Whether climate change can stoke political violence and civil conflict is a critical and controversial question. Differences in methodological traditions (qualitative vs. quantitative) are often blamed for academic infighting over this question. This brief suggests that the real problem lies with an impoverished understanding of the process of climate change, particularly how social and ecological systems interact, and how changes in either propagate through the other and generate feedbacks. By presenting a dynamic understanding of the climate-conflict equation, this brief presents a mechanism-based analytical framework that can be used to study the complex phenomenon across diverse social settings. It illustrates the approach by tracing mechanisms through which climate change is fueling protests by farmers in Pakistan, and suggesting other potential applications.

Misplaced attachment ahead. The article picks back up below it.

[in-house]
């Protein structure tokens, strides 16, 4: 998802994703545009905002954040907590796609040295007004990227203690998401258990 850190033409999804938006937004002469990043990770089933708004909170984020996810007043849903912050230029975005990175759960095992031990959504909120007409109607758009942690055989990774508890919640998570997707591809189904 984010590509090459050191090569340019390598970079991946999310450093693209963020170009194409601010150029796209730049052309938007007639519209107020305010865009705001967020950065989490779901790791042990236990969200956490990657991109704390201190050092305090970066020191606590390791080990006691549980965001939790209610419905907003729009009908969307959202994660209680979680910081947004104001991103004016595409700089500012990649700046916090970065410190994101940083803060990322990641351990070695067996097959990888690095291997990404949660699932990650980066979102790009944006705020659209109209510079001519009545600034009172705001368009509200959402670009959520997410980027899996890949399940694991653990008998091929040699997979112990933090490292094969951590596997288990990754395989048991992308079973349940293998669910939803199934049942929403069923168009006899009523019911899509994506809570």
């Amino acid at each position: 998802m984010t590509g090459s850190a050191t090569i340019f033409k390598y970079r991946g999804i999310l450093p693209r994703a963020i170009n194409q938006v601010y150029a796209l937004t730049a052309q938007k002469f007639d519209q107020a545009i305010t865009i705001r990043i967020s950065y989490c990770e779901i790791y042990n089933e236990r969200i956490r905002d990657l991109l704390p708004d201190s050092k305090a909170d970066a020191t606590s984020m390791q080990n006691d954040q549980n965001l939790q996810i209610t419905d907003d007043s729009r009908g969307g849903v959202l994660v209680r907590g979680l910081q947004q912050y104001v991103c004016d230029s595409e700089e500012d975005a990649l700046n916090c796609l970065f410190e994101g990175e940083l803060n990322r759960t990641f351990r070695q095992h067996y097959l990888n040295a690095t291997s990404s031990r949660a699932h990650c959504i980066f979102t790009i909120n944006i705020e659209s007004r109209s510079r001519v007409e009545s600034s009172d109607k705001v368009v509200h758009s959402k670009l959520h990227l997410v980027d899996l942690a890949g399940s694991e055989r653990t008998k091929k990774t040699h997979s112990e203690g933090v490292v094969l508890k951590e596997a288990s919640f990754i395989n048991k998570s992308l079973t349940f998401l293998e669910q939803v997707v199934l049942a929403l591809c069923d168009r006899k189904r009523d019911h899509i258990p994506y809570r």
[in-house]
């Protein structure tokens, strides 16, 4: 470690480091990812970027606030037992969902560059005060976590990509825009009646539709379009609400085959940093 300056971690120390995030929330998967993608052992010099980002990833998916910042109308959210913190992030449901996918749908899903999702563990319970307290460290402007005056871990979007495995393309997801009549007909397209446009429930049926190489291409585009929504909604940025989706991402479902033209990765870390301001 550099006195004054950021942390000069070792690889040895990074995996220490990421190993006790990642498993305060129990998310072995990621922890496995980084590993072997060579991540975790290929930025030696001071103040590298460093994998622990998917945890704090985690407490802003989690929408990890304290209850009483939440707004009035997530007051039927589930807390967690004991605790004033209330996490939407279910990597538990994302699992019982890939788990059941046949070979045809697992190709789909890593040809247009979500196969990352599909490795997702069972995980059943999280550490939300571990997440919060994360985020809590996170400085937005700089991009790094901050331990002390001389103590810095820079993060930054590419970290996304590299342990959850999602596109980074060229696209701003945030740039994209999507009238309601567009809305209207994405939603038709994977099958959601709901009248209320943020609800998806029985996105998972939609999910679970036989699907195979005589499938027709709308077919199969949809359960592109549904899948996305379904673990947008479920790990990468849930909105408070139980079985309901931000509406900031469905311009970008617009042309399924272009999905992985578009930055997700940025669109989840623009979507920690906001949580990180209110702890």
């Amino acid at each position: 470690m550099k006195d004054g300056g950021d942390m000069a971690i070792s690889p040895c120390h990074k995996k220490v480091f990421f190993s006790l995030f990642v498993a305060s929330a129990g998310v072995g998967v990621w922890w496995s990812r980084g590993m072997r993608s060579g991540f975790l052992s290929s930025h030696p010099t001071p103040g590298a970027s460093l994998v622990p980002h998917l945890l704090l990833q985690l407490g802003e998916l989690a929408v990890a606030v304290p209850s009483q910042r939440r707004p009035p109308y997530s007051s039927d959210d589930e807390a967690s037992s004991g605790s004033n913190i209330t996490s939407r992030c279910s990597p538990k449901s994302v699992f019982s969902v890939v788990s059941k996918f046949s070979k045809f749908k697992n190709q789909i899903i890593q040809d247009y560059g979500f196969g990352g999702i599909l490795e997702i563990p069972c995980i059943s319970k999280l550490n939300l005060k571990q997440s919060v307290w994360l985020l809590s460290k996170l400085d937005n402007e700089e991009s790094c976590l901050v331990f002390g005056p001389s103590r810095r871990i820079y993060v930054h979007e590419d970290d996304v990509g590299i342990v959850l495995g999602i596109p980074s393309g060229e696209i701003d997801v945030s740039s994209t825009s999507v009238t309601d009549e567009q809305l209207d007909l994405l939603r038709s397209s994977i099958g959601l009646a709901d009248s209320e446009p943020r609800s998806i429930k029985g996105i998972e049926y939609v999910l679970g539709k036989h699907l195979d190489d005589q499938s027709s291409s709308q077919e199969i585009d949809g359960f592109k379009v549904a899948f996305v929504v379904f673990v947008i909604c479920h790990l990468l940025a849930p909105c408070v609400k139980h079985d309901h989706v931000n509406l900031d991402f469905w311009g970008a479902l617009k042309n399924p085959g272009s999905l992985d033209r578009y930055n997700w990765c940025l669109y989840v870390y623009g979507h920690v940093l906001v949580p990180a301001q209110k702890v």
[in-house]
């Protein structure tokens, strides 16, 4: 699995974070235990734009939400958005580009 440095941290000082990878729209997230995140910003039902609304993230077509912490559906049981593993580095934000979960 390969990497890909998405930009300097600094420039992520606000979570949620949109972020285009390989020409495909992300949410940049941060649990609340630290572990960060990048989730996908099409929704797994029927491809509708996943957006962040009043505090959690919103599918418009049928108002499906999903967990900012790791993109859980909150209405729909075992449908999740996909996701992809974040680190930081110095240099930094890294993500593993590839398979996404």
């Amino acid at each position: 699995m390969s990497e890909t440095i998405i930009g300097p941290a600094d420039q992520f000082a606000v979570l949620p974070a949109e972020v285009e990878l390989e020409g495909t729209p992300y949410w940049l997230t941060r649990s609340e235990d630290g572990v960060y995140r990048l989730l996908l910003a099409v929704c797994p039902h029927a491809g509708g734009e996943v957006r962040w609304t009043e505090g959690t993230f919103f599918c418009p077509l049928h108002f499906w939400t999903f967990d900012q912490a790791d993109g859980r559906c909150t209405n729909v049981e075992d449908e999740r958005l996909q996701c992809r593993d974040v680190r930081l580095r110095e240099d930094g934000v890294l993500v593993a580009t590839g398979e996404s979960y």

Did the SARS-CoV-2 virus arise from a bat coronavirus research program in a Chinese laboratory? Very possibly.
School Authors: Milton Leitenberg